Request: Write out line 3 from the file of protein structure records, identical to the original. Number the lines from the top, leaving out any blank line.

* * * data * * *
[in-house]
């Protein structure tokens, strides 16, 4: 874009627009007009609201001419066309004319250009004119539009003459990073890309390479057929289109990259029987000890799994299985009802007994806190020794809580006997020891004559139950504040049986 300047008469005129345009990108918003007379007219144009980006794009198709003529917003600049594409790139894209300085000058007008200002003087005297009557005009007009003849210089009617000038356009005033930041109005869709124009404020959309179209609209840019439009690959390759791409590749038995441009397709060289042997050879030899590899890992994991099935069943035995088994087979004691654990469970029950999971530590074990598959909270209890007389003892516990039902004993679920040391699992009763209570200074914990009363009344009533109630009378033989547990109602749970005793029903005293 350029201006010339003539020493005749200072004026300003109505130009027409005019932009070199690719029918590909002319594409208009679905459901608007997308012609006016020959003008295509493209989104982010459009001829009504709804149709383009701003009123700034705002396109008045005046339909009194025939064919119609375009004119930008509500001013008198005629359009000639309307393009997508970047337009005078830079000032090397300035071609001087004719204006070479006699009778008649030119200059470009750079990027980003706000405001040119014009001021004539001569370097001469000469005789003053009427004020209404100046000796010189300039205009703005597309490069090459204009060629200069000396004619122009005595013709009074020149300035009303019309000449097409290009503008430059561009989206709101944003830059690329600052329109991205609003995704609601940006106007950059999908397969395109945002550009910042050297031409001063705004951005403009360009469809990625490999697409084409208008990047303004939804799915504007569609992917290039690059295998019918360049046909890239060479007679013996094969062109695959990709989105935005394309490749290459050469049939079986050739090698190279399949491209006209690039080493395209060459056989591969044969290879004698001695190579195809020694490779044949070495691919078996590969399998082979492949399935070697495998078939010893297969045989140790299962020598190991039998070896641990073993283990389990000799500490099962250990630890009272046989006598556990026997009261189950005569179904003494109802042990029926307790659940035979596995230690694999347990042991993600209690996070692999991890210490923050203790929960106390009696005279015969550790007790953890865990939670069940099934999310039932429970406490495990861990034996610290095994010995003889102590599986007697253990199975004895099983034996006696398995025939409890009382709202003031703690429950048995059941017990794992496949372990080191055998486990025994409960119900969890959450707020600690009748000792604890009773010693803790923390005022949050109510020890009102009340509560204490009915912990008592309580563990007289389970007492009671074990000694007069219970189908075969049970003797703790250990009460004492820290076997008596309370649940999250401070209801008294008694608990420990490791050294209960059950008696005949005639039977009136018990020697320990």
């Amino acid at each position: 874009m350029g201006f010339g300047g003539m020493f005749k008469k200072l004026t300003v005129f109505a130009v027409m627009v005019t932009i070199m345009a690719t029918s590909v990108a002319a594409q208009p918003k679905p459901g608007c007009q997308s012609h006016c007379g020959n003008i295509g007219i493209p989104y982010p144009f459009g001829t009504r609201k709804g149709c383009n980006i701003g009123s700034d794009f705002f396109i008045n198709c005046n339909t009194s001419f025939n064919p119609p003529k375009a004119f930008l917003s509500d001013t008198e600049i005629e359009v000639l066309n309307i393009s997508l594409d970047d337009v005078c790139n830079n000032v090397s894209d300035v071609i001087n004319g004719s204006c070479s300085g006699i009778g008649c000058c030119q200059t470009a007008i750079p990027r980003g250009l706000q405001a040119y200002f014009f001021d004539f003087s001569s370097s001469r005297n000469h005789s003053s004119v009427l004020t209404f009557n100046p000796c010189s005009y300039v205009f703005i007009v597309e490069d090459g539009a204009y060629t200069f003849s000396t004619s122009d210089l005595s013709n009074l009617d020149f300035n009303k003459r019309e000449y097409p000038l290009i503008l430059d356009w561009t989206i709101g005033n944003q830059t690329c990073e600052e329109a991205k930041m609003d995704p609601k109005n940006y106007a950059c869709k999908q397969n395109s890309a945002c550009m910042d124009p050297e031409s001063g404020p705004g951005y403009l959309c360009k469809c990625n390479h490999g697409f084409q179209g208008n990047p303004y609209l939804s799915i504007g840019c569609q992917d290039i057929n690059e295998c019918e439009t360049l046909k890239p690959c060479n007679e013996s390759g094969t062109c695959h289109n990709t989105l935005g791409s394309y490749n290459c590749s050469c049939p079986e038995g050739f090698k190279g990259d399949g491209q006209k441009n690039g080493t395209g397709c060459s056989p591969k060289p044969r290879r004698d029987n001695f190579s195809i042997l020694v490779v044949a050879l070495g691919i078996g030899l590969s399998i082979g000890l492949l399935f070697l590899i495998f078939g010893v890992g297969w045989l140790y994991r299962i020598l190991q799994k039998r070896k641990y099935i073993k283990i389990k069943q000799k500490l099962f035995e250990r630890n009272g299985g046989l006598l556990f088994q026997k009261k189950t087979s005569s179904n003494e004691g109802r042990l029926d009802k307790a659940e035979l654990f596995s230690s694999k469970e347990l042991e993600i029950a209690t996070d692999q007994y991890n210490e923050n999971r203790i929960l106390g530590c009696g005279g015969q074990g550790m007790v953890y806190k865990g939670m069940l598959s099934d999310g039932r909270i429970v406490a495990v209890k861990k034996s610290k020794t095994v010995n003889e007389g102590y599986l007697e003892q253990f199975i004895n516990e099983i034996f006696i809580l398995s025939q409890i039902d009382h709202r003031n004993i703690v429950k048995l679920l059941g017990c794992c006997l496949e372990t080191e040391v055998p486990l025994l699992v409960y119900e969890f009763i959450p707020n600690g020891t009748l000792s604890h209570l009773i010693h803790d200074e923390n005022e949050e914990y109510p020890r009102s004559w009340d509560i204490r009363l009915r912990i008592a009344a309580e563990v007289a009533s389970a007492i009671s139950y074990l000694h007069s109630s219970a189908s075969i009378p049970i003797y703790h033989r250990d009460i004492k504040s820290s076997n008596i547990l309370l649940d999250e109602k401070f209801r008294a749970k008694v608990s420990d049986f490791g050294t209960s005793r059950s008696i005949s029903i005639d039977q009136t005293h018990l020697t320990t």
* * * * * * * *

């Amino acid at each position: 874009m350029g201006f010339g300047g003539m020493f005749k008469k200072l004026t300003v005129f109505a130009v027409m627009v005019t932009i070199m345009a690719t029918s590909v990108a002319a594409q208009p918003k679905p459901g608007c007009q997308s012609h006016c007379g020959n003008i295509g007219i493209p989104y982010p144009f459009g001829t009504r609201k709804g149709c383009n980006i701003g009123s700034d794009f705002f396109i008045n198709c005046n339909t009194s001419f025939n064919p119609p003529k375009a004119f930008l917003s509500d001013t008198e600049i005629e359009v000639l066309n309307i393009s997508l594409d970047d337009v005078c790139n830079n000032v090397s894209d300035v071609i001087n004319g004719s204006c070479s300085g006699i009778g008649c000058c030119q200059t470009a007008i750079p990027r980003g250009l706000q405001a040119y200002f014009f001021d004539f003087s001569s370097s001469r005297n000469h005789s003053s004119v009427l004020t209404f009557n100046p000796c010189s005009y300039v205009f703005i007009v597309e490069d090459g539009a204009y060629t200069f003849s000396t004619s122009d210089l005595s013709n009074l009617d020149f300035n009303k003459r019309e000449y097409p000038l290009i503008l430059d356009w561009t989206i709101g005033n944003q830059t690329c990073e600052e329109a991205k930041m609003d995704p609601k109005n940006y106007a950059c869709k999908q397969n395109s890309a945002c550009m910042d124009p050297e031409s001063g404020p705004g951005y403009l959309c360009k469809c990625n390479h490999g697409f084409q179209g208008n990047p303004y609209l939804s799915i504007g840019c569609q992917d290039i057929n690059e295998c019918e439009t360049l046909k890239p690959c060479n007679e013996s390759g094969t062109c695959h289109n990709t989105l935005g791409s394309y490749n290459c590749s050469c049939p079986e038995g050739f090698k190279g990259d399949g491209q006209k441009n690039g080493t395209g397709c060459s056989p591969k060289p044969r290879r004698d029987n001695f190579s195809i042997l020694v490779v044949a050879l070495g691919i078996g030899l590969s399998i082979g000890l492949l399935f070697l590899i495998f078939g010893v890992g297969w045989l140790y994991r299962i020598l190991q799994k039998r070896k641990y099935i073993k283990i389990k069943q000799k500490l099962f035995e250990r630890n009272g299985g046989l006598l556990f088994q026997k009261k189950t087979s005569s179904n003494e004691g109802r042990l029926d009802k307790a659940e035979l654990f596995s230690s694999k469970e347990l042991e993600i029950a209690t996070d692999q007994y991890n210490e923050n999971r203790i929960l106390g530590c009696g005279g015969q074990g550790m007790v953890y806190k865990g939670m069940l598959s099934d999310g039932r909270i429970v406490a495990v209890k861990k034996s610290k020794t095994v010995n003889e007389g102590y599986l007697e003892q253990f199975i004895n516990e099983i034996f006696i809580l398995s025939q409890i039902d009382h709202r003031n004993i703690v429950k048995l679920l059941g017990c794992c006997l496949e372990t080191e040391v055998p486990l025994l699992v409960y119900e969890f009763i959450p707020n600690g020891t009748l000792s604890h209570l009773i010693h803790d200074e923390n005022e949050e914990y109510p020890r009102s004559w009340d509560i204490r009363l009915r912990i008592a009344a309580e563990v007289a009533s389970a007492i009671s139950y074990l000694h007069s109630s219970a189908s075969i009378p049970i003797y703790h033989r250990d009460i004492k504040s820290s076997n008596i547990l309370l649940d999250e109602k401070f209801r008294a749970k008694v608990s420990d049986f490791g050294t209960s005793r059950s008696i005949s029903i005639d039977q009136t005293h018990l020697t320990t």